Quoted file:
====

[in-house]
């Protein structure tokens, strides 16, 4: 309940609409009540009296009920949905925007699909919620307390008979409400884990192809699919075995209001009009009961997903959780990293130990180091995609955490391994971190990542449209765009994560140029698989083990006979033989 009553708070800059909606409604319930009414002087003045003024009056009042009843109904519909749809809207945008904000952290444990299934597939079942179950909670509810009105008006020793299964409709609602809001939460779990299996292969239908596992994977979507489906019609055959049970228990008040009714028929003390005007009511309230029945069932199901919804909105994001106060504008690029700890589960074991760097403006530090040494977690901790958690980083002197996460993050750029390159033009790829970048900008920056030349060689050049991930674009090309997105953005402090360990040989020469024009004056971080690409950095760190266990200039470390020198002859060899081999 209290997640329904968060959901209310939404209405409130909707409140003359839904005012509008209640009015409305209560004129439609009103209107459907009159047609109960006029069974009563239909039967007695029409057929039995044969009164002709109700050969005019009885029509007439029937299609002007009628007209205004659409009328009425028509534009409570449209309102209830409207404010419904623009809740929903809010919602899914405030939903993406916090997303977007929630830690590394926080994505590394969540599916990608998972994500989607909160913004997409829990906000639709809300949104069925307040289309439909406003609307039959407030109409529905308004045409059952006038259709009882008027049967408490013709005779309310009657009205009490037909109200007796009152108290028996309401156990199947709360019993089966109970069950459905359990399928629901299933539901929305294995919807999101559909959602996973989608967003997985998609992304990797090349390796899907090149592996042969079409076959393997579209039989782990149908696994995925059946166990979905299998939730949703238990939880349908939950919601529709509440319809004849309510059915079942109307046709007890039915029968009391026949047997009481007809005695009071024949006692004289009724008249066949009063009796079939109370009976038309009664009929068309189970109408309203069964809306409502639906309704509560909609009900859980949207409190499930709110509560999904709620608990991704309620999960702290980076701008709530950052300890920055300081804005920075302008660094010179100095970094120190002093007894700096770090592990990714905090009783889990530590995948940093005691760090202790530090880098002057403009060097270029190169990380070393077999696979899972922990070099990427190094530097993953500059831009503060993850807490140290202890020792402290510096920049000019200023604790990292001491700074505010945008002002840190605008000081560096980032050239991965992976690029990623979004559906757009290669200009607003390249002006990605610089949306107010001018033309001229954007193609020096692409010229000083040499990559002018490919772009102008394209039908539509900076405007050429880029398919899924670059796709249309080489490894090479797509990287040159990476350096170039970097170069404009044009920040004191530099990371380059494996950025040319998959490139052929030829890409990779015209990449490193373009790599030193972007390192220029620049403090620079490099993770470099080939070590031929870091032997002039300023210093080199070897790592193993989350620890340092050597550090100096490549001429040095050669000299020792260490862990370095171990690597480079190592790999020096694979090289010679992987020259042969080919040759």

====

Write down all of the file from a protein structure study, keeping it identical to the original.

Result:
[in-house]
């Protein structure tokens, strides 16, 4: 309940609409009540009296009920949905925007699909919620307390008979409400884990192809699919075995209001009009009961997903959780990293130990180091995609955490391994971190990542449209765009994560140029698989083990006979033989 009553708070800059909606409604319930009414002087003045003024009056009042009843109904519909749809809207945008904000952290444990299934597939079942179950909670509810009105008006020793299964409709609602809001939460779990299996292969239908596992994977979507489906019609055959049970228990008040009714028929003390005007009511309230029945069932199901919804909105994001106060504008690029700890589960074991760097403006530090040494977690901790958690980083002197996460993050750029390159033009790829970048900008920056030349060689050049991930674009090309997105953005402090360990040989020469024009004056971080690409950095760190266990200039470390020198002859060899081999 209290997640329904968060959901209310939404209405409130909707409140003359839904005012509008209640009015409305209560004129439609009103209107459907009159047609109960006029069974009563239909039967007695029409057929039995044969009164002709109700050969005019009885029509007439029937299609002007009628007209205004659409009328009425028509534009409570449209309102209830409207404010419904623009809740929903809010919602899914405030939903993406916090997303977007929630830690590394926080994505590394969540599916990608998972994500989607909160913004997409829990906000639709809300949104069925307040289309439909406003609307039959407030109409529905308004045409059952006038259709009882008027049967408490013709005779309310009657009205009490037909109200007796009152108290028996309401156990199947709360019993089966109970069950459905359990399928629901299933539901929305294995919807999101559909959602996973989608967003997985998609992304990797090349390796899907090149592996042969079409076959393997579209039989782990149908696994995925059946166990979905299998939730949703238990939880349908939950919601529709509440319809004849309510059915079942109307046709007890039915029968009391026949047997009481007809005695009071024949006692004289009724008249066949009063009796079939109370009976038309009664009929068309189970109408309203069964809306409502639906309704509560909609009900859980949207409190499930709110509560999904709620608990991704309620999960702290980076701008709530950052300890920055300081804005920075302008660094010179100095970094120190002093007894700096770090592990990714905090009783889990530590995948940093005691760090202790530090880098002057403009060097270029190169990380070393077999696979899972922990070099990427190094530097993953500059831009503060993850807490140290202890020792402290510096920049000019200023604790990292001491700074505010945008002002840190605008000081560096980032050239991965992976690029990623979004559906757009290669200009607003390249002006990605610089949306107010001018033309001229954007193609020096692409010229000083040499990559002018490919772009102008394209039908539509900076405007050429880029398919899924670059796709249309080489490894090479797509990287040159990476350096170039970097170069404009044009920040004191530099990371380059494996950025040319998959490139052929030829890409990779015209990449490193373009790599030193972007390192220029620049403090620079490099993770470099080939070590031929870091032997002039300023210093080199070897790592193993989350620890340092050597550090100096490549001429040095050669000299020792260490862990370095171990690597480079190592790999020096694979090289010679992987020259042969080919040759």